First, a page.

Webb looks ready to win again
When Steve Stricker says he doesn’t care for a course, you know there’s a problem.
Stricker has just been confirmed as the nicest guy on the PGA Tour in a study by Golf Digest, who in January 2012 asked players to pick their best and worse courses on tour.
Liberty National, which returns as host venue for The Barclays for the first time since 2009, was voted the worst. In fact, when told that the Tom Kite-Bob Cupp design was back on the roster, one unnamed player is quoted as saying ‘I can’t believe we’re going back there’. Stricker may not have been that man, but he’s among a big group of players who’ve vented their disapproval.
Given the sheer volume of complaints from 2009 – Tiger Woods refused to comment on the course except to smile and label it ‘interesting’ while nice guy number 30 Paul Goydos rolled out the ‘it is what it is’ line – it was quite clear that for tournament golf to return to this New Jersey layout, things had to change.
Most issues revolved around the greens, which were both small and heavily undulating and ranked among the toughest to hit on tour with only four of the top 14 managing over 60 per cent. So, 12 of them have been remodeled with surfaces made less severe although it’s still fair to expect that only absolute precision will be rewarded with a green in regulation.
Players also found the fairways extremely difficult to find, and the rough far too penal in relation to the size and shape of the targets. Most fairways have accordingly been widened, the rough is down somewhat and the overall length of the course has been trimmed to 7,353 yards, which makes it around average for a par 71.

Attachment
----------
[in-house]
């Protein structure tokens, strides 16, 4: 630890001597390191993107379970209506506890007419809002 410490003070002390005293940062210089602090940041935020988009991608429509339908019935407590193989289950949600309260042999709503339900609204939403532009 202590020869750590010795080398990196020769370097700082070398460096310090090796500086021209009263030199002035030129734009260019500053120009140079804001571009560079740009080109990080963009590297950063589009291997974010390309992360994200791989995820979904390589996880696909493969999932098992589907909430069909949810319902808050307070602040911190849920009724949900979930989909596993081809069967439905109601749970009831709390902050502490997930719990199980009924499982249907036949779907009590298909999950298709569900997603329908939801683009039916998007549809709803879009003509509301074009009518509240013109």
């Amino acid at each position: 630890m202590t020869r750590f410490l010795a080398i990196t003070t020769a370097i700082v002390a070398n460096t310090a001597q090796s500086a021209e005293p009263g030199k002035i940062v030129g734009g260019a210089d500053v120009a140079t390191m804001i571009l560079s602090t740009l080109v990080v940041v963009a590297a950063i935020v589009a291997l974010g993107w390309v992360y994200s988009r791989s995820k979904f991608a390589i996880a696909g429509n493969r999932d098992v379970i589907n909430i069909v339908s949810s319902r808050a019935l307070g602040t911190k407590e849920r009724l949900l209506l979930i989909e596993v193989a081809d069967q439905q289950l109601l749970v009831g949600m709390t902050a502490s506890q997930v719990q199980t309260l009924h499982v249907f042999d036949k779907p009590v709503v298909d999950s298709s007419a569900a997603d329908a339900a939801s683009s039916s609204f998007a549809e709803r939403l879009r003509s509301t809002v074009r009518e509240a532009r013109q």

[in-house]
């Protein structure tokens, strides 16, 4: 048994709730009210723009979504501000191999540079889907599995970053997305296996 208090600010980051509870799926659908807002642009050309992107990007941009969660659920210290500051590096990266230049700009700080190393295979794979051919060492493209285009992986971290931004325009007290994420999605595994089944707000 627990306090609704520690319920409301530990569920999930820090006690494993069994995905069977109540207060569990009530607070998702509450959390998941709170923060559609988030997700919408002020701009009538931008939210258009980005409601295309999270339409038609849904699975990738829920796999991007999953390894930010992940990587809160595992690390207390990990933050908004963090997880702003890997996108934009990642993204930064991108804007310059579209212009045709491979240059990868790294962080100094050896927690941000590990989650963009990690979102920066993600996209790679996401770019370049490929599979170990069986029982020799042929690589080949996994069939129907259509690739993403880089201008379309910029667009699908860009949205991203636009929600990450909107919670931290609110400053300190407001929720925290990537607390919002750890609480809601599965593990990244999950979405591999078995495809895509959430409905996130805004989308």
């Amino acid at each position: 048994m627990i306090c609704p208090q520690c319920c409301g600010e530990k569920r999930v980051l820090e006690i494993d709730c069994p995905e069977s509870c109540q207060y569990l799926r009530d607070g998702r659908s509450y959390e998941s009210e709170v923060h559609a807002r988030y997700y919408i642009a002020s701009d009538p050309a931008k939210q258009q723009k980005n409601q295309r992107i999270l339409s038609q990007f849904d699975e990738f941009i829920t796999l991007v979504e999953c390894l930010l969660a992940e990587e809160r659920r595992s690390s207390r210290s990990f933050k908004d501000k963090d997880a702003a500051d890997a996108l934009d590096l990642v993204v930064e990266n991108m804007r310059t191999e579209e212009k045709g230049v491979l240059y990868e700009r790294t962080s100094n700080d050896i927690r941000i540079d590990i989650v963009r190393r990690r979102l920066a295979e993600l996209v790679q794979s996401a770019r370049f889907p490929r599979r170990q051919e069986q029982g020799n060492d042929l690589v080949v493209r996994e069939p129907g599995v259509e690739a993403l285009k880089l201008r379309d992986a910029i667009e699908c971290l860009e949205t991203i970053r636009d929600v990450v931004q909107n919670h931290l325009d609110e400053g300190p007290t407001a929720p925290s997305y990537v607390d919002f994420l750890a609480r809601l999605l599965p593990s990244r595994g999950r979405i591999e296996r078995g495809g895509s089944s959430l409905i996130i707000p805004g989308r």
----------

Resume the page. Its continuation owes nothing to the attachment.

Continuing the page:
What Liberty National does have is stunning views across Manhattan, with the Statue Of Liberty in close proximity and the New York skyline an incredible backdrop. But these views come at a price – the exposed nature of the course means wind is very much a factor, although the forecast is for relative calm this week.
The run-up to the tournament has seen the area take a battering from the weather, with some reporting that the course is playing soft and long. This may actually have a positive impact on scoring given the ground’s refusal to accept slightly mishit shots in 2009 and it’s not a course which plays brutally long even when saturated.
With all of this in mind, it’s extremely difficult to gauge the relevance of the 2009 renewal. Heath Slocum was a shock winner who came into the week at 124th in the FedEx Cup and his areas of excellence are in driving the ball straight and putting well, which would look to be a perfectly viable formula here.
But peculiarly, the short-hitter from Louisiana led the field in par-five scoring when winning and his perfect storm may not truly lead us to the correct profile.
One thing we should expect, even they it didn’t arrive last week, is violent swings in the FedEx Cup standings. For those unfamiliar, only the top 100 of this 125-strong field will advance to the Deutsche Bank Championship at TPC Boston and Slocum very much shows what can be done having jumped from 124th to first in one week.
A year after his success, Martin Laird sealed a TOUR Championship spot with second to Matt Kuchar while Woods, Kevin Streelman and Andres Romero climbed from outside the top 100 to secure a place in the second event, and that will very much be on the agenda for many come Sunday.
The player who stands out here is Webb Simpson and he’s worth a good bet, even if the early 40/1 has rightly been snapped up.
Simpson has been playing well for some time, with seven consecutive cuts made, and by his own admission is costing himself the chance to win with just one bad round in most events.